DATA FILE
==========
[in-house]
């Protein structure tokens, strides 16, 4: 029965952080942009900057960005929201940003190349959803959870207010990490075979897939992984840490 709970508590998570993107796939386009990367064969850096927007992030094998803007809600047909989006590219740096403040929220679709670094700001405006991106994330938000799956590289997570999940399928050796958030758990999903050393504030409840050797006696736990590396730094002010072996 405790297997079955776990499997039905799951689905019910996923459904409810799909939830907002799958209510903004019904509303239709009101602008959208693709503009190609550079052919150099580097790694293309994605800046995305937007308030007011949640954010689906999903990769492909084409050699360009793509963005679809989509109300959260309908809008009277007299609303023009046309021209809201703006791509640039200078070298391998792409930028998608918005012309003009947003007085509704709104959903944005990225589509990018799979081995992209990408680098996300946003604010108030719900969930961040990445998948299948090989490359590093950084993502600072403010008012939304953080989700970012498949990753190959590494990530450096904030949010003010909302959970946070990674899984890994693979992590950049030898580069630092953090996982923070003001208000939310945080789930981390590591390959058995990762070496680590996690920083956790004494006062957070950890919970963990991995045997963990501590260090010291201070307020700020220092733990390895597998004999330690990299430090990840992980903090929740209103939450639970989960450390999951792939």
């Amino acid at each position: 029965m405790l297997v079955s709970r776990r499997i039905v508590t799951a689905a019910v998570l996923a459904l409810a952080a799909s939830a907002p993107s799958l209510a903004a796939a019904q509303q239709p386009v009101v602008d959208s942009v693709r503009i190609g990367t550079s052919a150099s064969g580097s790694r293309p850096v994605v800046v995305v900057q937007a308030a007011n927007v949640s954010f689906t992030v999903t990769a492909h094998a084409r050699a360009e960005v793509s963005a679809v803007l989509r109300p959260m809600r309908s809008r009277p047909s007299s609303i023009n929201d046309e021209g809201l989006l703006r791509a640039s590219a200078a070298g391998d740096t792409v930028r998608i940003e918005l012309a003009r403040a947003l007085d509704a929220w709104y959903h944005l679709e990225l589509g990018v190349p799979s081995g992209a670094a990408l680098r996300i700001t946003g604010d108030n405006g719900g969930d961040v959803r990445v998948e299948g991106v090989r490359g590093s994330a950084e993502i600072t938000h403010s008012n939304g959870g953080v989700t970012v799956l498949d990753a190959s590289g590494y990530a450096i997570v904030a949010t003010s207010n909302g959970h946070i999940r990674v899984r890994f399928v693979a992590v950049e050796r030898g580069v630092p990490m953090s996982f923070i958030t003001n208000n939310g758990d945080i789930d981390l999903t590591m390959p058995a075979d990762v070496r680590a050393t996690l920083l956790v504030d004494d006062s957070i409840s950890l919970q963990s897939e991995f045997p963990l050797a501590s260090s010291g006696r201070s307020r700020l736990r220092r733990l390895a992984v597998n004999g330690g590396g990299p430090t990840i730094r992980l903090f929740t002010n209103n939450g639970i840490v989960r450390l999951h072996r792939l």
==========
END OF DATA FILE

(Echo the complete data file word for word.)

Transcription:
[in-house]
């Protein structure tokens, strides 16, 4: 029965952080942009900057960005929201940003190349959803959870207010990490075979897939992984840490 709970508590998570993107796939386009990367064969850096927007992030094998803007809600047909989006590219740096403040929220679709670094700001405006991106994330938000799956590289997570999940399928050796958030758990999903050393504030409840050797006696736990590396730094002010072996 405790297997079955776990499997039905799951689905019910996923459904409810799909939830907002799958209510903004019904509303239709009101602008959208693709503009190609550079052919150099580097790694293309994605800046995305937007308030007011949640954010689906999903990769492909084409050699360009793509963005679809989509109300959260309908809008009277007299609303023009046309021209809201703006791509640039200078070298391998792409930028998608918005012309003009947003007085509704709104959903944005990225589509990018799979081995992209990408680098996300946003604010108030719900969930961040990445998948299948090989490359590093950084993502600072403010008012939304953080989700970012498949990753190959590494990530450096904030949010003010909302959970946070990674899984890994693979992590950049030898580069630092953090996982923070003001208000939310945080789930981390590591390959058995990762070496680590996690920083956790004494006062957070950890919970963990991995045997963990501590260090010291201070307020700020220092733990390895597998004999330690990299430090990840992980903090929740209103939450639970989960450390999951792939």
């Amino acid at each position: 029965m405790l297997v079955s709970r776990r499997i039905v508590t799951a689905a019910v998570l996923a459904l409810a952080a799909s939830a907002p993107s799958l209510a903004a796939a019904q509303q239709p386009v009101v602008d959208s942009v693709r503009i190609g990367t550079s052919a150099s064969g580097s790694r293309p850096v994605v800046v995305v900057q937007a308030a007011n927007v949640s954010f689906t992030v999903t990769a492909h094998a084409r050699a360009e960005v793509s963005a679809v803007l989509r109300p959260m809600r309908s809008r009277p047909s007299s609303i023009n929201d046309e021209g809201l989006l703006r791509a640039s590219a200078a070298g391998d740096t792409v930028r998608i940003e918005l012309a003009r403040a947003l007085d509704a929220w709104y959903h944005l679709e990225l589509g990018v190349p799979s081995g992209a670094a990408l680098r996300i700001t946003g604010d108030n405006g719900g969930d961040v959803r990445v998948e299948g991106v090989r490359g590093s994330a950084e993502i600072t938000h403010s008012n939304g959870g953080v989700t970012v799956l498949d990753a190959s590289g590494y990530a450096i997570v904030a949010t003010s207010n909302g959970h946070i999940r990674v899984r890994f399928v693979a992590v950049e050796r030898g580069v630092p990490m953090s996982f923070i958030t003001n208000n939310g758990d945080i789930d981390l999903t590591m390959p058995a075979d990762v070496r680590a050393t996690l920083l956790v504030d004494d006062s957070i409840s950890l919970q963990s897939e991995f045997p963990l050797a501590s260090s010291g006696r201070s307020r700020l736990r220092r733990l390895a992984v597998n004999g330690g590396g990299p430090t990840i730094r992980l903090f929740t002010n209103n939450g639970i840490v989960r450390l999951h072996r792939l």